UK newspaper apologises for antisemitic letter

Last week, we published a post criticising an appalling letter to theeditor published in the print edition of The Journal – a newspaper based in Newcastle.

You can read the text of the letter in this post:

UK paper publishes letter suggesting Jews are repeating crimes of the Nazis

We argued that the letter clearly suggested that the treatment of Palestinians by Israeli Jews today demonstrates that Jews haven’t “learnt” from their history (that is, the systemic murder of six million Jews during the Holocaust), and are repeating crimes on par with Nazi atrocities.  We noted that this morally odious charge evokes the Nazis-Israel analogy deemed antisemitic by the IHRA Working Definition of Antisemitism.

A spokesperson for Campaign Against Antisemitism released the following comment:

“Equating Israeli policies to those of the Nazis is antisemitic under the International Definition of Antisemitism. Newspaper editors are under no obligation to print letters and, while letters do not necessarily represent the views of the editors, the choice to print an antisemitic letter reflects the editors’ ignorance of the manifestations of anti-Jewish racism. The editors must apologise to readers and clarify what steps are being taken to avoid a repeat in future.”

We complained to the paper’s managing editor and encouraged our supporters to the do the same.

After several follow-ups, they agreed to publish an apology:

Though we would have preferred if they acknowledged that the letter included racist rhetoric, such mea culpas are extremely rare in the media, so we commend the managing editor for disavowing the views expressed by the letter writer and apologising for the offence.

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  1. says: AKUS

    it is clear that letters to the editor of any paper are selected for publication, and, therefore, do reflect the views the paper in question. The Journal could have chosen not to publish that letter.

  2. says: Charlie in NY

    Amusing, I disagree. Letters to the editor do not necessarily reflect the views of the newspaper that publishes them. What they do reflect is a professional determination by the paper that the contents of the letter deserve to be disseminated because they are within acceptable debate parameters. While to some extent it may be a distinction without a difference, at the very minimum, this paper felt the Nazi-Israel comparison was appropriate for publications to its readership – which in itself is very problematic.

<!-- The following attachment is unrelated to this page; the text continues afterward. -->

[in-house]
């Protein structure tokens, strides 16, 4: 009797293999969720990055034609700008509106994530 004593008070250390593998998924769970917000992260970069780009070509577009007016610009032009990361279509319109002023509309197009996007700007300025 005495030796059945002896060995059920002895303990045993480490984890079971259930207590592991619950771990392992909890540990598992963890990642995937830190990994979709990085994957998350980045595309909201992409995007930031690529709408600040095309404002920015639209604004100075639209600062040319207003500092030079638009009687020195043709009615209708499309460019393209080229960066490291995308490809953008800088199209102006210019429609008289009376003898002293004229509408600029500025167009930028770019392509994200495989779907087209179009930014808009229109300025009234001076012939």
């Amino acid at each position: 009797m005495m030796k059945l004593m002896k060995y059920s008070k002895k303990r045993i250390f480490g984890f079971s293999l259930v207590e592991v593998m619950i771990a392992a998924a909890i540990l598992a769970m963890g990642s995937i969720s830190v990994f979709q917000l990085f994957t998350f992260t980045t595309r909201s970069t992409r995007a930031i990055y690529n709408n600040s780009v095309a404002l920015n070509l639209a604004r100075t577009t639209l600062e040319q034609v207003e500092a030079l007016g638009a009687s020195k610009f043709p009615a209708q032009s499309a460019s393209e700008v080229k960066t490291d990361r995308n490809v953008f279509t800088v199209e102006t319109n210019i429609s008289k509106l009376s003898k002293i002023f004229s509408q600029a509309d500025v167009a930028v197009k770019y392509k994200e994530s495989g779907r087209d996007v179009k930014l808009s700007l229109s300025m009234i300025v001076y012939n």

The so-called apology is irrelevant and no more than a misdirection. Had it been sincere, the paper would be reviewing its internal procedures to determine how a letter with plainly antisemitic content was selected for publication in the first place, who made that decision and what the paper is doing going forward including bringing potential disciplinary proceedings against the offending party. Of course, none of that will happen. We may just need to wait for a similar “mistake” is made in connection with a more publicly acceptable or feared minority.

  3. says: Charlie in NY

    Apologies, I was auto-corrected with the very first word. I typed “Akus” to respond to the first comment, but became “Amusing” which this entire topic definitely is not.

  4. says: Neil C

    The newspaper know full well that many were offended by such a publication, so sensational as to enhance their failing distribution figures. They knew the public reaction as an on-line letter of complaint was sent by thousands, so his apology was a false apology to cover his backside if ever there was an investigation, shameful hypocrisy.

  5. says: Corrine

    An apology is acceptable when you accidentally bump into someone…the publication required forethought…much different…
    One the bullet hits the target , you bleed

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